Breaking down stereotypes: Can there be gender equality in the workplace?

Written by Brandy Houser, PhD, de la Femme co-founder.

Thanks to Betty Friedan, the voice of the 1950’s housewife was finally heard.  “There has to be more than this, more than cleaning after a husband and the children.”  Women, and society, have come a long way from this – but are we there yet?  The second wave feminist movement women fought to grant us reproductive rights (Roe vs. Wade, 1973), advanced educational and extracurricular opportunities (Title IX, 1972), and equal places in the workforce (affirmative action, expansion in 1967 to include gender).  Yet, have we really reached true gender equality?

Today, girls are outpacing their male peers throughout their education.  But we have yet to see a female president or even a board comprised of at least 50% women in a fortune 1000 company.  Strong women leaders who challenge their male opponents are often ostracized (since women are supposed to sweet and compliant) leaving only derogatory names to suffice as adjectives.  Beyond demeanor, women are still noted for clothing style (The Male Factor).  Women not only have to work harder than their male counterparts for the same job (Gorman and Kmec, 2007), the same wage (CNN, 2010), but they have to look good (but not too good) while doing so.  Not even Jackie Kennedy could have pulled off what Sheryl Sandberg does on a daily basis – and in such nice attire!  Even beyond career, clothing, and dealing with men who cannot handle emotion – women still manage nearly 70% of the childcare responsibilities at home (Sheryl Sandberg, TEDwomen).  How can workplace equality exist when it doesn’t even exist at home?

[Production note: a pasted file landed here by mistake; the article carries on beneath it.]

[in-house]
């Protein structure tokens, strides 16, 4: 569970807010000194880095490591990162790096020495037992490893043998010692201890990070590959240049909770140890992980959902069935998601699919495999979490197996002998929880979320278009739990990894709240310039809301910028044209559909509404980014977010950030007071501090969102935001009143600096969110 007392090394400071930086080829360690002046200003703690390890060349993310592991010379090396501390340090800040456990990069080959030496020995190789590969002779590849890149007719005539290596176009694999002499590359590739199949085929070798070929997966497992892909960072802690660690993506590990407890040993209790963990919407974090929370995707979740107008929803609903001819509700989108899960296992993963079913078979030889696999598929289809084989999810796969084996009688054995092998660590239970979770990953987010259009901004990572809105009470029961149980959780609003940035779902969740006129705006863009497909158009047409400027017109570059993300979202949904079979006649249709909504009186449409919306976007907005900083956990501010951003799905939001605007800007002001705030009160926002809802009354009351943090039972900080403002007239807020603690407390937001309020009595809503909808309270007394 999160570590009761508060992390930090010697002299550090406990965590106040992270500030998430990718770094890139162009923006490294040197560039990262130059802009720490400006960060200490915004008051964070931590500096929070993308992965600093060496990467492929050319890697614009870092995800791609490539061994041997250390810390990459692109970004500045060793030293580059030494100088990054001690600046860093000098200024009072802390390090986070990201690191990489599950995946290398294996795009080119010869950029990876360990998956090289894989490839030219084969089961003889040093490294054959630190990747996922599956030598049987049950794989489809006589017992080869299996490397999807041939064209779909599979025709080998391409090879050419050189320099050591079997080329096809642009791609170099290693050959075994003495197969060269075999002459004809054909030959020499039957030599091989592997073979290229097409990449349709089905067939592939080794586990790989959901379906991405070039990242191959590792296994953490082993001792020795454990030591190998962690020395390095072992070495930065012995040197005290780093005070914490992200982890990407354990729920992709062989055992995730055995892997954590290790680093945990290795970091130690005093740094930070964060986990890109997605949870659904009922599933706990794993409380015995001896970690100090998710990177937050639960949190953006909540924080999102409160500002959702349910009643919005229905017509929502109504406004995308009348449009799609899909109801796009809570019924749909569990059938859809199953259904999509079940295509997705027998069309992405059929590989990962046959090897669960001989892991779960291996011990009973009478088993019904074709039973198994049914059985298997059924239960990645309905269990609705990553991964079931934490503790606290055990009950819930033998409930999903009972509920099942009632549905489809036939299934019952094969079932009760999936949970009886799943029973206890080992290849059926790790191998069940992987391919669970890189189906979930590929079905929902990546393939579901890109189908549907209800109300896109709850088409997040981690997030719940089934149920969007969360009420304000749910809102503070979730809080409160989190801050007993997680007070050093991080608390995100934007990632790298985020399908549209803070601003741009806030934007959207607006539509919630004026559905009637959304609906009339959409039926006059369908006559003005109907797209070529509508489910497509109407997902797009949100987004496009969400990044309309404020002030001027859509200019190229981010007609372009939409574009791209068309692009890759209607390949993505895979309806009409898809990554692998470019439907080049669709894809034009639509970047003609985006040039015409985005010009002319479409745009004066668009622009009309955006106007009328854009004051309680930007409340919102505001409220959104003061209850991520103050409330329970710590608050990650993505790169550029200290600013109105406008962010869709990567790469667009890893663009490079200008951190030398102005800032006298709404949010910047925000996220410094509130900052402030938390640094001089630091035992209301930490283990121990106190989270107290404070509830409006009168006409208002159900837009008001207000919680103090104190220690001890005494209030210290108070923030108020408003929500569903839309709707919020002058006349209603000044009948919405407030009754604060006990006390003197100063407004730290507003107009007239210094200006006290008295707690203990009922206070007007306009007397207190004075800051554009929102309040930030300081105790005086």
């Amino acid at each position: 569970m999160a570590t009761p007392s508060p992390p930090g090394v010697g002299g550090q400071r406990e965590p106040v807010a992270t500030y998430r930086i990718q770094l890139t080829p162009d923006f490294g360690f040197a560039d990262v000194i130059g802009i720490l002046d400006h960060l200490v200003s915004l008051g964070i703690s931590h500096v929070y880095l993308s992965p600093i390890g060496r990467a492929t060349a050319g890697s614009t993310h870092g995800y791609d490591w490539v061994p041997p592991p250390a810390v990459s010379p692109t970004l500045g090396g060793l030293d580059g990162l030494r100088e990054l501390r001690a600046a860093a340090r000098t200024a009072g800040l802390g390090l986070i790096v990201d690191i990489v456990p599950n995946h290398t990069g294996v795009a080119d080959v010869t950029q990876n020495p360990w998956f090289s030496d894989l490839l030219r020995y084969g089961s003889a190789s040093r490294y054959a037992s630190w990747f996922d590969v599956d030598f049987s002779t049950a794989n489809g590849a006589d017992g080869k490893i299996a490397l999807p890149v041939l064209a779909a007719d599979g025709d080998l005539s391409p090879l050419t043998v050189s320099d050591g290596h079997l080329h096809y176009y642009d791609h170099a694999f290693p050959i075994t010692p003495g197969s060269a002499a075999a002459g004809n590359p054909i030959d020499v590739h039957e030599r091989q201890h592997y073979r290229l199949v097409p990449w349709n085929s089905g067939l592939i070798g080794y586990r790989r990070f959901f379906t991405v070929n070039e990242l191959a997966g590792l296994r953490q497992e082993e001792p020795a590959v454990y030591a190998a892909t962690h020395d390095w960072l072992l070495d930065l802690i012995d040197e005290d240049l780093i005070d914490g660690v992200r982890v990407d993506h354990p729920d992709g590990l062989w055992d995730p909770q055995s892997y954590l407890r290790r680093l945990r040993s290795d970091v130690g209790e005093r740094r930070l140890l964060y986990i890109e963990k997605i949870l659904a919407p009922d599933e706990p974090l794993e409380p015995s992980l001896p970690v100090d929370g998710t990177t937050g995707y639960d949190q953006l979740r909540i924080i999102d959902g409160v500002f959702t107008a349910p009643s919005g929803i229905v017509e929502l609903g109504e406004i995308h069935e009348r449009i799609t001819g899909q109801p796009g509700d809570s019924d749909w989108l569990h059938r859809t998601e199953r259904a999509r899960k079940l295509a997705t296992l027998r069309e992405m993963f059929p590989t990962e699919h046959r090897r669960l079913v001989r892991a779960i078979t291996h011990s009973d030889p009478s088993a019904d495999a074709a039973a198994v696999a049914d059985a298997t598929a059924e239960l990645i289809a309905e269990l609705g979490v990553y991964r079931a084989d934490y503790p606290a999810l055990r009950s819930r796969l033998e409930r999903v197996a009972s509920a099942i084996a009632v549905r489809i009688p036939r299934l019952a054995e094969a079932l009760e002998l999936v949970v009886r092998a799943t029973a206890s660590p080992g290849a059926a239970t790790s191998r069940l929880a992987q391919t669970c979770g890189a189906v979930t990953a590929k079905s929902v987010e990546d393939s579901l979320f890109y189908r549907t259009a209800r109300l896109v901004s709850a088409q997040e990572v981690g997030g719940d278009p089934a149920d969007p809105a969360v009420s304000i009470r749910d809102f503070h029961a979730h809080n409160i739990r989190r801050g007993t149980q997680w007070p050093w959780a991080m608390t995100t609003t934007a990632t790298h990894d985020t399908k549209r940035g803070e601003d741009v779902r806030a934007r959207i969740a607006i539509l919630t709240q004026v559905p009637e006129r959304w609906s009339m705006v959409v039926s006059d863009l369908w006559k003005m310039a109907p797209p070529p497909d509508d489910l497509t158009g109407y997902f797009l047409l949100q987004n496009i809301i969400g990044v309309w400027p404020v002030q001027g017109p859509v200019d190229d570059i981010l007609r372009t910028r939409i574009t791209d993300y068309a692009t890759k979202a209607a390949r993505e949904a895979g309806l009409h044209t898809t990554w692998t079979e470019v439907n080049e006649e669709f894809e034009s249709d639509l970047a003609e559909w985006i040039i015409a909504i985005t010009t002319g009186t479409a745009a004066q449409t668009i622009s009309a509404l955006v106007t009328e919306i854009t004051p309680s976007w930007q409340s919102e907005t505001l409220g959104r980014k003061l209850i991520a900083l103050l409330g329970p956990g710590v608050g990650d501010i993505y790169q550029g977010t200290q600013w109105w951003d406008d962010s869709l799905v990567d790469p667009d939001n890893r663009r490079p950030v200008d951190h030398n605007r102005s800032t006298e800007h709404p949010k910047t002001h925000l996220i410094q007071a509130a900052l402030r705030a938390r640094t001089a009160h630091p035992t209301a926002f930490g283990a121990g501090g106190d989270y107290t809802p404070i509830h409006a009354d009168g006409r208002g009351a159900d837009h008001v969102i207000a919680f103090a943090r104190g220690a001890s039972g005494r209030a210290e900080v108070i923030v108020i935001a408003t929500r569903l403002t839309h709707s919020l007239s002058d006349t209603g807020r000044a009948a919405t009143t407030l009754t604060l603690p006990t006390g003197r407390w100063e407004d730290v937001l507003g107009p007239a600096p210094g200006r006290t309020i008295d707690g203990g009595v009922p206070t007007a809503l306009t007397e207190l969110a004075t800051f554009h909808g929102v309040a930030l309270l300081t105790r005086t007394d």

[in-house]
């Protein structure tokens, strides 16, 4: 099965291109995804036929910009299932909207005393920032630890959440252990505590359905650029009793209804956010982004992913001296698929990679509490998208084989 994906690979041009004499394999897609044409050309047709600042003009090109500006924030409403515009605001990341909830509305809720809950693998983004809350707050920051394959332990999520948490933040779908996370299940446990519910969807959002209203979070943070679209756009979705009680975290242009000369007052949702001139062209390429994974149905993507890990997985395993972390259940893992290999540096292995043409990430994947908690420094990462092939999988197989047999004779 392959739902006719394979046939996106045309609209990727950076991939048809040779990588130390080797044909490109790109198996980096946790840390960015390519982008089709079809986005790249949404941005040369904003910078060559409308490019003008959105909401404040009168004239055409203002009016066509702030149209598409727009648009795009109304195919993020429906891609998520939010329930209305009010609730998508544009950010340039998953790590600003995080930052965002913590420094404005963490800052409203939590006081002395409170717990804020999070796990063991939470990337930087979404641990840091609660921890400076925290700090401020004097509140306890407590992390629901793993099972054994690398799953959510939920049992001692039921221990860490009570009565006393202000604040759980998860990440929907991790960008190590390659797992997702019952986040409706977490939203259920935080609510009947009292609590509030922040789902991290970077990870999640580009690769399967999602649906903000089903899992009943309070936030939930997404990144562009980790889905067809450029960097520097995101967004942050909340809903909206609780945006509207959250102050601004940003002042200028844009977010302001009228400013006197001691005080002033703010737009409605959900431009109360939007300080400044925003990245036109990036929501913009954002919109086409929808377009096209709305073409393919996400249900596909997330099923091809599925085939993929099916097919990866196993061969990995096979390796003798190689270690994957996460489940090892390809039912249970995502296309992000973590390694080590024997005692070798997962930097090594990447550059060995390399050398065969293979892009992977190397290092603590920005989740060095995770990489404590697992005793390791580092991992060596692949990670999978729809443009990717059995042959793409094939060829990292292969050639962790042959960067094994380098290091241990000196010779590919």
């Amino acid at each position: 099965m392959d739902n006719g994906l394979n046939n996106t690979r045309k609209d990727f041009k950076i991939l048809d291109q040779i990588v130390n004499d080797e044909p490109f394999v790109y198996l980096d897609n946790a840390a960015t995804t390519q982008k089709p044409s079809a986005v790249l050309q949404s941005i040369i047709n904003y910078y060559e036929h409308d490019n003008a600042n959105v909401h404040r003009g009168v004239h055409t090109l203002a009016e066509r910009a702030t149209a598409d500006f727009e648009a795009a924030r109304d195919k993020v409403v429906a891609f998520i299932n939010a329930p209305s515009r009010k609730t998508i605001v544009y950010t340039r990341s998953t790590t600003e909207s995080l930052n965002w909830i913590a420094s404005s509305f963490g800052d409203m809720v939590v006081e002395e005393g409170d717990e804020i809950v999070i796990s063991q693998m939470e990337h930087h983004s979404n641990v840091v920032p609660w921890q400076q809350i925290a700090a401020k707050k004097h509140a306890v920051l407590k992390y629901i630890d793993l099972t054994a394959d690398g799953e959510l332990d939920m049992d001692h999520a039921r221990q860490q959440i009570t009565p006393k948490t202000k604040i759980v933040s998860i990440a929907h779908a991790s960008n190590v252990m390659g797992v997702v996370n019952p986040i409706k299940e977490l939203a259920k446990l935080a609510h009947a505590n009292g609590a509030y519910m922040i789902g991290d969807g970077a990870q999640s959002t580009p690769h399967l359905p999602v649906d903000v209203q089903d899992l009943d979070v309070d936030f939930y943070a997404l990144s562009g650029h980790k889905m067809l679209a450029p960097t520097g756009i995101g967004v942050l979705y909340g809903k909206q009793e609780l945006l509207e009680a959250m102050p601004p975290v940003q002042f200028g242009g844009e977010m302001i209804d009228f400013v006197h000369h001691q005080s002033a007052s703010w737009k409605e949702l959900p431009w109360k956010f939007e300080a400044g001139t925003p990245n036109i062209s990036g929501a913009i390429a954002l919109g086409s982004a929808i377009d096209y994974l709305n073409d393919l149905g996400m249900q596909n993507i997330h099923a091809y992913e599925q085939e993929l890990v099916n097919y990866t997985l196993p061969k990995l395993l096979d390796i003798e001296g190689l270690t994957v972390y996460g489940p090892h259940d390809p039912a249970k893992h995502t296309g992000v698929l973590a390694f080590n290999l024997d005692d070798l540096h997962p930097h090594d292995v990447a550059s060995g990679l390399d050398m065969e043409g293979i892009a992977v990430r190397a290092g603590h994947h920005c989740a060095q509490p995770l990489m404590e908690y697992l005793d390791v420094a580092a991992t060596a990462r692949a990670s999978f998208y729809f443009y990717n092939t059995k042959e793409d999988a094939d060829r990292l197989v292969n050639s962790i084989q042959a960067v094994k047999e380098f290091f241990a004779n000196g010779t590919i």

Stereotypes come in all forms- from cultural to religious and certainly including gender.  Women leaders are seen as supportive while male leaders are seen as influencing upward movement (Catalyst).  Why?  And, how does this cultural perspective affect women (and men) in the workplace today?  In Shaunti Feldhan’s The Male Factor, male colleagues who see a female colleague become even marginally emotional, automatically distrust their ability to think clearly.  However, it has been shown that women can process emotions at the same time that they need to be clearly thinking.

How will we move past these stereotypes?  Work.  Men and women today need to recognize the power that all women harness in the workplace and how leveraging these untapped skill sets will lead to more successful business operations, better work-life balance overall, and economic prosperity for our world.